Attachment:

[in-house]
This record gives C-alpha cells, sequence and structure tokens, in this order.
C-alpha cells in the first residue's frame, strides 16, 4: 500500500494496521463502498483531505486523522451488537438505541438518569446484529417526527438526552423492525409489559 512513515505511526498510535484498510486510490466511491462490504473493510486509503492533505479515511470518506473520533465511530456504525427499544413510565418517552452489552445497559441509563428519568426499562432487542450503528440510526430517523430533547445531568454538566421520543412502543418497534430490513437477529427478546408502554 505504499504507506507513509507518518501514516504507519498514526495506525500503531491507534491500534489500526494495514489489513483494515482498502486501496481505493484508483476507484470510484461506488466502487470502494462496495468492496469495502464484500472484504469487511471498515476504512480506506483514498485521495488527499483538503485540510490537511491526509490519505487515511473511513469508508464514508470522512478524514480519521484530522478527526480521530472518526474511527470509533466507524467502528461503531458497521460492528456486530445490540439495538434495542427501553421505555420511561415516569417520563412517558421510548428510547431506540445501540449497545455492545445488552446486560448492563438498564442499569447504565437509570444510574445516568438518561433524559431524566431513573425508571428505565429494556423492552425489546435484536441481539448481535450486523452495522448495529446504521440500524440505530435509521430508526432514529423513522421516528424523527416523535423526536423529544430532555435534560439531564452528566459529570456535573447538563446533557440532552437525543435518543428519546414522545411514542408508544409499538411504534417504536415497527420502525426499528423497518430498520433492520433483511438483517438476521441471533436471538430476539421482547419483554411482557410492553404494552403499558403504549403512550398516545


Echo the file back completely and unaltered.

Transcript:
[in-house]
This record gives C-alpha cells, sequence and structure tokens, in this order.
C-alpha cells in the first residue's frame, strides 16, 4: 500500500494496521463502498483531505486523522451488537438505541438518569446484529417526527438526552423492525409489559 512513515505511526498510535484498510486510490466511491462490504473493510486509503492533505479515511470518506473520533465511530456504525427499544413510565418517552452489552445497559441509563428519568426499562432487542450503528440510526430517523430533547445531568454538566421520543412502543418497534430490513437477529427478546408502554 505504499504507506507513509507518518501514516504507519498514526495506525500503531491507534491500534489500526494495514489489513483494515482498502486501496481505493484508483476507484470510484461506488466502487470502494462496495468492496469495502464484500472484504469487511471498515476504512480506506483514498485521495488527499483538503485540510490537511491526509490519505487515511473511513469508508464514508470522512478524514480519521484530522478527526480521530472518526474511527470509533466507524467502528461503531458497521460492528456486530445490540439495538434495542427501553421505555420511561415516569417520563412517558421510548428510547431506540445501540449497545455492545445488552446486560448492563438498564442499569447504565437509570444510574445516568438518561433524559431524566431513573425508571428505565429494556423492552425489546435484536441481539448481535450486523452495522448495529446504521440500524440505530435509521430508526432514529423513522421516528424523527416523535423526536423529544430532555435534560439531564452528566459529570456535573447538563446533557440532552437525543435518543428519546414522545411514542408508544409499538411504534417504536415497527420502525426499528423497518430498520433492520433483511438483517438476521441471533436471538430476539421482547419483554411482557410492553404494552403499558403504549403512550398516545